In United States v. Washington, ---F. 4th---, 2023 WL 5440527 (Aug. 24, 2023), the Third Circuit clarified the meaning of "officer or employee of the United States" in 18 U.S.C. § 111 and 1114(a), which make it a crime to assault such a person while they are engaged in their official duties.  The defendant, Mr. Washington, was convicted of assaulting two private contractors paid by the Federal Protective Service to protect the Social Security Administration building in Philadelphia.  The Third Circuit held that the contractors were not "officer[s] or employee[s] of the United States" because they did not hold an office of trust; their tenure was transient or fixed by agreement; their contract resembled an employment contract rather than an appointment or election; their pay was set by contract rather than law; and they were not nominated, confirmed, or appointed by a federal official such as the President of the United States or a department head.  

Because Mr. Washington did not assault an "officer or employee of the United States," and the evidence was insufficient to convict him under an alternative theory of liability, the Third Circuit reversed his conviction and remanded with instructions to enter a judgment of acquittal.

Tuesday, August 22, 2023

Third Circuit Vacates Sentence Based on Extrapolated Drug Weight

In United States v. Titus, ---F. 4th---, 2023 WL 5356241 (3d Cir. Aug. 22, 2023), the Third Circuit found that a district court erred when calculating the converted drug weight for sentencing under U.S.S.G.§ 2D1.1.  To calculate the total amount of drugs the defendant had unlawfully prescribed, the District Court extrapolated from a sample of 24 files and found thousands of additional prescriptions to be unlawful.  That analysis insufficient, the Third Circuit held, because "the government never showed that the sample was large enough to be reliably representative of the remaining thousands of prescriptions."  The Third Circuit accordingly vacated the defendant's sentence and remanded for resentencing.

Wednesday, August 16, 2023

Third Circuit Deems Pennsylvania Robbery Under 18 Pa. Cons. Stat. § 3701(a)(1)(ii) a "Crime of Violence" for Guidelines Purposes

In United States v. Henderson, ---F. 4th---, 2023 WL 5211335 (3d Cir. Aug. 15, 2023), the Third Circuit found that Pennsylvania robbery under 18 Pa. Cons. Stat. § 3701(a)(1)(ii) is a categorical "crime of violence" under the federal Sentencing Guidelines.  The Court reiterated its earlier holding that the Pennsylvania robbery statute is divisible for purposes of the categorical approach.  It then found that the version of the offense criminalized at § 3701(a)(1)(ii) counts as a "crime of violence" under the elements clause of U.S.S.G. § 4B1.2(a)(1) because it necessarily involves the threatened use of force against the person of another.  The Court did not reach the alternative question of whether the offense also qualifies as a "crime of violence" under § 4B1.2(a)(1)'s enumerated offenses clause.

Tuesday, August 08, 2023

Third Circuit Finds No Convergence or Personal Benefit Requirement in Federal Wire Fraud Statute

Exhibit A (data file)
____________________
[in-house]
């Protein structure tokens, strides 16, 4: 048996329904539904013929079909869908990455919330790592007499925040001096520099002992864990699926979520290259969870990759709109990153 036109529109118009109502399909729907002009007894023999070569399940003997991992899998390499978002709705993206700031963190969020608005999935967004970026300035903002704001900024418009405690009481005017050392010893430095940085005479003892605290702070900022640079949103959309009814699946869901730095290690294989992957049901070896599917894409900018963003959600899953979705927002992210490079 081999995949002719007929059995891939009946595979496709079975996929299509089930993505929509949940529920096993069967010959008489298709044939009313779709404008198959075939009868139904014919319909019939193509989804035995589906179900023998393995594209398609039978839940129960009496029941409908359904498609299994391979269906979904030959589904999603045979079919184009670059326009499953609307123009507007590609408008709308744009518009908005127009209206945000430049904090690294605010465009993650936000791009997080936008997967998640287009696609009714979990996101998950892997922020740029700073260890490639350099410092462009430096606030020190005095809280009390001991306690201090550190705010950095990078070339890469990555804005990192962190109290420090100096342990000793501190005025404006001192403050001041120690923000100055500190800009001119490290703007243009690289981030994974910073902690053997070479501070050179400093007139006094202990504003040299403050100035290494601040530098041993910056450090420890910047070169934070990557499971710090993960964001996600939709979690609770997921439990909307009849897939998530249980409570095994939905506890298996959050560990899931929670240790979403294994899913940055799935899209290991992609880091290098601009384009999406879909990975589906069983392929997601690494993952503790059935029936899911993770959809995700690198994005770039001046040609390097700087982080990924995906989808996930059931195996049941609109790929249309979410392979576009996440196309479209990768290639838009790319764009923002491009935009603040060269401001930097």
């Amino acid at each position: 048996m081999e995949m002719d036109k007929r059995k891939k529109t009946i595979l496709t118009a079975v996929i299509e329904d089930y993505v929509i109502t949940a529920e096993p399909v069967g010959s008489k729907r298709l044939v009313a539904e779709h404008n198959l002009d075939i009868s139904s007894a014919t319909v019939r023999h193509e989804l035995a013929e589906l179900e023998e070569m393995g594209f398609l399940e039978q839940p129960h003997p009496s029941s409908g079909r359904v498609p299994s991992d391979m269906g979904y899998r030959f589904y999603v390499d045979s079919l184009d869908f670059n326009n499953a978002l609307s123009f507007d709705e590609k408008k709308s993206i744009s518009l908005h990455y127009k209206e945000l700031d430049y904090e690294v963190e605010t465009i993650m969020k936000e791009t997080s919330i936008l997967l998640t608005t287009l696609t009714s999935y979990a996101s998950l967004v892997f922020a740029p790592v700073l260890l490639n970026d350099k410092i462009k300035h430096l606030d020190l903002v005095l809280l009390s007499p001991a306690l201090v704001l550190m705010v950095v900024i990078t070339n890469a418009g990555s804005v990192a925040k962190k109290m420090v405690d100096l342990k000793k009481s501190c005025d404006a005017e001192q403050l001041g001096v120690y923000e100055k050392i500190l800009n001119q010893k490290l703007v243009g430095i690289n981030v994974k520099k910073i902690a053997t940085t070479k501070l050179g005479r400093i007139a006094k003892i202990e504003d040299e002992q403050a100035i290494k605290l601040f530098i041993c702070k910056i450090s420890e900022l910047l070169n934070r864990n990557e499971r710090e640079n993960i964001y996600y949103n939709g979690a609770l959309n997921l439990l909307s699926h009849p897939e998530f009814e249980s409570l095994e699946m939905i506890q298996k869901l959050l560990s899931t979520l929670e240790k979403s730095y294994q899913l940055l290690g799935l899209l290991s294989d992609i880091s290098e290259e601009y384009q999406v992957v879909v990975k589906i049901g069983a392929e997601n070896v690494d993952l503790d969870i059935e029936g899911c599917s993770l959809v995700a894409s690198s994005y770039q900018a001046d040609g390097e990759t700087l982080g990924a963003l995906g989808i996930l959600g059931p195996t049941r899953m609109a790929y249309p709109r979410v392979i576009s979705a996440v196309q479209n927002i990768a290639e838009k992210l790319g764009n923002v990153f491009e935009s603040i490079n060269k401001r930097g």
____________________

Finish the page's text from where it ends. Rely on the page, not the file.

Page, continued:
In United States v. Porat, ---F. 4th---, 2023 WL 5009238 (3d Cir. 2023), the Third Circuit clarified what the government has to prove to prove someone guilty of wire fraud, in violation of 18 U.S.C. §1343.  First, the Court held that the wire fraud statute does not require proof that the defendant sought to personally obtain money or property from the victims.  The Court agreed with the Second Circuit that the "identify of the ultimate beneficiary is not dispositive" and the statute is broad enough to encompass "schemes by defendants to obtain money for the benefit of a favored third party."  

Second, the Court joined the majority of other Circuits in holding that the wire fraud statute does not require the defendant to deceive the same party he defrauds of money, rejecting a concept known as "convergence."  

Monday, August 07, 2023

Third Circuit Adopts a Two-Factor Test to Determine Whether a Private Party Was Acting as an Agent of the Government for Fourth Amendment Purposes

In United States v. Kramer, ---F. 4th---, 2023 WL 4875890 (3d Cir. 2023), the Third Circuit joined the Fourth, Ninth, Tenth, and Eleventh Circuits in adopting a two-factor test for determining whether a private party was acting as an agent of the government for Fourth Amendment purposes.  The two factors are: "(1) whether the government knew of and acquiesced in the intrusive conduct, and (2) whether the private citizen performing the search intended to assist law enforcement or acted to further her or his own legitimate and independent purposes."  The Third Circuit also joined its sister Circuits in holding that the defendant bears the burden of proving the private party was acting as an instrument of the government.  

Applying the test to the case at hand, the Third Circuit affirmed the District Court's denial of the defendant's motion to suppress.  The Court found that the Fourth Amendment was not implicated because, viewing the record in the light most favorable to the government, the defendant's then-wife searched his cellphone of her own volition without the government's knowledge or acquiescence.

Monday, June 26, 2023

The Confrontation Clause was not violated by the admission of a nontestifying codefendant’s confession that did not directly inculpate the defendant and was subject to a proper limiting instruction.

 In Samia v. United States, No. 22-196 (June 23, 2023), the Supreme Court held that the Confrontation Clause was not violated by the admission of a non-testifying co-defendant’s confession that did not directly inculpate the defendant and was subject to a proper limiting instruction.

18 U.S.C. § 2255 does not allow a prisoner asserting an intervening change in interpretation of a criminal statute to circumvent AEDPA's restrictions on second or successive § 2255 motions by filing a habeas petition under 28 U.S.C. § 2241